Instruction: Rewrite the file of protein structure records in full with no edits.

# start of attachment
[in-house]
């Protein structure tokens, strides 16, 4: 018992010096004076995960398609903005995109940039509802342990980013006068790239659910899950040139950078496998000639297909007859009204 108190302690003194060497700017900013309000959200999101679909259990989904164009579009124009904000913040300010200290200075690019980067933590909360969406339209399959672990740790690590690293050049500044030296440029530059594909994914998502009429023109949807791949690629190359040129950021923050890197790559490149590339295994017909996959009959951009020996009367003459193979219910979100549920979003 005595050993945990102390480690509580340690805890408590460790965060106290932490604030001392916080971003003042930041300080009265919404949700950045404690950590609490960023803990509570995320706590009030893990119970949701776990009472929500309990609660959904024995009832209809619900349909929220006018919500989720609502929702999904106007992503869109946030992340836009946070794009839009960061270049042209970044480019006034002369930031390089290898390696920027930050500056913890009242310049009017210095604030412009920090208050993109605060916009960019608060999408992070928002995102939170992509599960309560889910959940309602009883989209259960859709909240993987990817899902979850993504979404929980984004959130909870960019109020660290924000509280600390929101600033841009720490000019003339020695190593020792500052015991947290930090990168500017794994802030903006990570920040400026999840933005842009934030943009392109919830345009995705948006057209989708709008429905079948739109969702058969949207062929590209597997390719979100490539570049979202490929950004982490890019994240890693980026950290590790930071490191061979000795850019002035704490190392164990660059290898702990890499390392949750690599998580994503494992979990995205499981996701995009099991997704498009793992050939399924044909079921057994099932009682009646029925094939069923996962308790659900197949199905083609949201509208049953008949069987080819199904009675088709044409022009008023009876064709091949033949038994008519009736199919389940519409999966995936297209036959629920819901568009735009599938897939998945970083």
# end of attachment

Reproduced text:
[in-house]
């Protein structure tokens, strides 16, 4: 018992010096004076995960398609903005995109940039509802342990980013006068790239659910899950040139950078496998000639297909007859009204 108190302690003194060497700017900013309000959200999101679909259990989904164009579009124009904000913040300010200290200075690019980067933590909360969406339209399959672990740790690590690293050049500044030296440029530059594909994914998502009429023109949807791949690629190359040129950021923050890197790559490149590339295994017909996959009959951009020996009367003459193979219910979100549920979003 005595050993945990102390480690509580340690805890408590460790965060106290932490604030001392916080971003003042930041300080009265919404949700950045404690950590609490960023803990509570995320706590009030893990119970949701776990009472929500309990609660959904024995009832209809619900349909929220006018919500989720609502929702999904106007992503869109946030992340836009946070794009839009960061270049042209970044480019006034002369930031390089290898390696920027930050500056913890009242310049009017210095604030412009920090208050993109605060916009960019608060999408992070928002995102939170992509599960309560889910959940309602009883989209259960859709909240993987990817899902979850993504979404929980984004959130909870960019109020660290924000509280600390929101600033841009720490000019003339020695190593020792500052015991947290930090990168500017794994802030903006990570920040400026999840933005842009934030943009392109919830345009995705948006057209989708709008429905079948739109969702058969949207062929590209597997390719979100490539570049979202490929950004982490890019994240890693980026950290590790930071490191061979000795850019002035704490190392164990660059290898702990890499390392949750690599998580994503494992979990995205499981996701995009099991997704498009793992050939399924044909079921057994099932009682009646029925094939069923996962308790659900197949199905083609949201509208049953008949069987080819199904009675088709044409022009008023009876064709091949033949038994008519009736199919389940519409999966995936297209036959629920819901568009735009599938897939998945970083």